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Get the Facts: Five Reasons Why Immigrants Are Critical for the Housing Market

Immigrants and Housing

June 27, 2013

Immigrants have historically helped to buoy the housing market, playing a critical role in its growth—or in its post-recession recovery. As Congress continues deliberations on comprehensive immigration reform, the contributions of immigrants to the housing market, as in many other sectors of the economy, further highlights the need for reform. This fact sheet—the fourth in our series on immigrants and the economy—details five reasons why immigrants boost the housing market to the benefit of all Americans.



Five Reasons Why Immigrants are Critical for the Housing Market

1. Immigrants open new opportunities for middle- and working-class Americans to buy homes.

New AS/COA–Partnership for a New American Economy research finds: [1]

  • The 40 million immigrants in the United States have helped to stabilize the housing market in less desirable communities, making these communities more attractive options for prospective American homeowners. For example, in the Chicago metro area, the arrival of 13,000 new immigrants in nearby Gary, IN, since 1990 added $1,500 to the value of the average home.
  • Immigrants are key drivers of community revitalization—both as consumers of local goods and services and the corresponding inflow of U.S.-born individuals that immigrants bring. For every 1,000 immigrants settling in a county, 250 U.S.-born individuals follow. The purchasing power of Latinos, many of whom are immigrants, is projected to reach $1.5 trillion by 2015. [2]

2. In costly metropolitan areas, immigrants impact the housing market outside costly residential areas; in many cases becoming part of the solution to issues of housing affordability.

New AS/COA–Partnership for a New American Economy research finds: [3]

  • In New York City, the arrival of new immigrants from 2000 to 2010 did not raise home values in the more expensive boroughs of Manhattan or Brooklyn, but did contribute to a $6,716 increase in home values in the Bronx and a $3,345 increase in Queens.
  • In the Bay Area, from 2000 to 2010, immigrants did not raise home values in San Francisco but did contribute to a $7,252 boost in home values in Alameda County, which includes Oakland.

3. Over time, immigrants build their savings and credit to be able to buy a home when a U.S.-born homeowner is looking to sell.

  • Immigrant homeownership rates catch up with overall rates within 30 years; second-generation immigrants have higher ownerships rates than nonimmigrants. [4]
  • Homeownership rates among Latino immigrants who arrived in the 1980s jumped from 15 percent in 1990 to 53 percent in 2010—and is projected to reach 61 percent by 2020. [5]

4. Immigrants represent the fastest-growing segment of new homeowners across the country and help to make up for the decline in home purchases by U.S.-born individuals.

  • From 2010–2020, immigrants, while 13 percent of the overall U.S. population today, are projected to account for 36 percent of the growth in new homeowners. [6]
  • From 2000–2010 immigrants accounted for 82 percent of homeowner growth in California and 65 percent of growth in New York. [7]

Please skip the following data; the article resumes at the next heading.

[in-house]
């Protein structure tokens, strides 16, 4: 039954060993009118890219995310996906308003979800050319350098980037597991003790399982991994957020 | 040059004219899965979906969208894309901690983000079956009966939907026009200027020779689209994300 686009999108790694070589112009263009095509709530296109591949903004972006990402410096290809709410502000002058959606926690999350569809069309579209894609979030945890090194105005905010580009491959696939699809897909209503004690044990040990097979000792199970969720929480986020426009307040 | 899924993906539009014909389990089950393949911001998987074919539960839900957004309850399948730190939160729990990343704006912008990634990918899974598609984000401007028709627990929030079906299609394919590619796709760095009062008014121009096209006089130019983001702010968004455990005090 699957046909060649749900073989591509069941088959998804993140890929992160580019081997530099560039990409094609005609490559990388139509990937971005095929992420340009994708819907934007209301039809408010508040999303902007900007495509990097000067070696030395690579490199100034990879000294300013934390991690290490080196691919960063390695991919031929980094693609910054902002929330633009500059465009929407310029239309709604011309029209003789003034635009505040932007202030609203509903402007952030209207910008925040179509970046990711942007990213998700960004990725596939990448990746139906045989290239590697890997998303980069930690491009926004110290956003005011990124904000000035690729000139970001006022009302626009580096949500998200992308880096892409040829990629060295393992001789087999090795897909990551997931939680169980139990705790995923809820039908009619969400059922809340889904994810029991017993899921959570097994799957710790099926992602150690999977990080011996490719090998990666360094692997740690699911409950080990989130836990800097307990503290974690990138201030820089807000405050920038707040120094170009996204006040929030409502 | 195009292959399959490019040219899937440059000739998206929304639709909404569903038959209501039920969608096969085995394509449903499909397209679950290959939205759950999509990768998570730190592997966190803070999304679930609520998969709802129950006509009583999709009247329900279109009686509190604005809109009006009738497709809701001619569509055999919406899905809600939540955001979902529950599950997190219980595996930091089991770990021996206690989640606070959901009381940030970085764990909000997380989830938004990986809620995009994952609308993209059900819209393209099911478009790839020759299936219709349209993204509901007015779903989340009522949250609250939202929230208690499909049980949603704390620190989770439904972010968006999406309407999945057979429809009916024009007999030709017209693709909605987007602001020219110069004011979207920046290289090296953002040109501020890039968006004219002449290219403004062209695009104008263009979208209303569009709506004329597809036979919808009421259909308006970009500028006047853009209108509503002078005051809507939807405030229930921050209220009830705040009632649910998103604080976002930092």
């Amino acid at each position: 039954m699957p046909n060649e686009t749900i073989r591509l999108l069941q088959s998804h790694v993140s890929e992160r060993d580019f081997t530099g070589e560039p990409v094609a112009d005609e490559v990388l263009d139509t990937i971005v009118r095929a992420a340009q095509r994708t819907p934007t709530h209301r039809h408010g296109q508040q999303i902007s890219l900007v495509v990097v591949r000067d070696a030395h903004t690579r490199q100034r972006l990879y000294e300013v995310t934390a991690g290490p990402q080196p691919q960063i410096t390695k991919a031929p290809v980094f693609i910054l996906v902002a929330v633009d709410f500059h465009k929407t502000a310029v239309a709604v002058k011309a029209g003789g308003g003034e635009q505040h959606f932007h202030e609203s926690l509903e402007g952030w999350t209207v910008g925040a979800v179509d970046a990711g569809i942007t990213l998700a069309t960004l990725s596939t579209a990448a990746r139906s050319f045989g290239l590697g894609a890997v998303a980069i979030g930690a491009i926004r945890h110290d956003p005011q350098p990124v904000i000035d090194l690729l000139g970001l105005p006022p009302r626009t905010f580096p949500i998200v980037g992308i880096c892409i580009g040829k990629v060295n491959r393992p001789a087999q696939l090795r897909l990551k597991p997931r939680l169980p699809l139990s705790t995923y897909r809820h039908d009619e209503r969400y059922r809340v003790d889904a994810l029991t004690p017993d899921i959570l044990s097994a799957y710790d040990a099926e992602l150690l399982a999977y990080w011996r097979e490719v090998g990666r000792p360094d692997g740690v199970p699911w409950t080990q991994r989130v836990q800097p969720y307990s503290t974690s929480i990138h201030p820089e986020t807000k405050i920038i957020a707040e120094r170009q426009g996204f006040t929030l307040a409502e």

5. Immigrants will play a critical role in buying the homes of baby boomers as they look to downsize.

  • By 2030, with the aging of baby boomers (those born between 1946 and 1964), the older population will be twice as large as in 2000 and will represent 1 in 5 Americans.
  • If the Senate’s comprehensive immigration reform bill were to become law, up to 3 million of the undocumented immigrants expected to pursue authorized status would eventually become homeowners. [8]
  • By 2030, nearly 70 percent of Latinos who came to the U.S. during the 1990s are expected to own a home—welcome news for the more than 76 million baby boomers who will be looking to downsize in the years ahead. [9]

This fact sheet is a product of the AS/COA Integration and Immigration Initiative, which advances the integration of immigrants and promotes positive dialogue around the economic contributions of immigrants and Latinos overall across the United States, and was produced by Jason Marczak, Director of Policy, and Leani García. For more information, visit AS/COA Online at: www.as-coa.org. For media inquiries or to speak with an expert on this topic, please contact Adriana La Rotta in our communications office at: alarotta@as-coa.org.


1. Americas Society/Council of the Americas and Partnership for a New American Economy, “Immigrants Boost U.S. Economic Vitality through the Housing Market, “ 2013.

2. Immigration Policy Center, "Strength in Diversity: The Economic and Political Power of Immigrants, Latinos, and Asians in the U.S.," American Immigration Council, 2012.

Andrew Winkler, "Economic Benefits of Immigration on Housing Markets," American Action Forum, 2013.

3. Americas Society/Council of the Americas and Partnership for a New American Economy, “Immigrants Boost U.S. Economic Vitality through the Housing Market, “ 2013.

4. Andrew Winkler, “Economic Benefits of Immigration on Housing Markets,” American Action Forum, 2013.

5. Dowell Myers and John Pitkin, “Immigrant Contributions to Housing Demand in the United States: A Comparison of Recent Decades and Projections to 2020 for the States and the Nation,” Research Institute for Housing America, 2013.

6. Ibid.

7. Andrew Winkler, “Economic Benefits of Immigration on Housing Markets,” American Action Forum, 2013.

8. The National Association of Hispanic Real Estate Professionals, “Immigration Reform Could Generate $500 Billion in New Real Estate Transactions,” 2013.

9. Charles Kenny, “Why More Immigration, Not Less, Is Key to U.S. Economic Growth,” Bloomberg Business Week, 2012.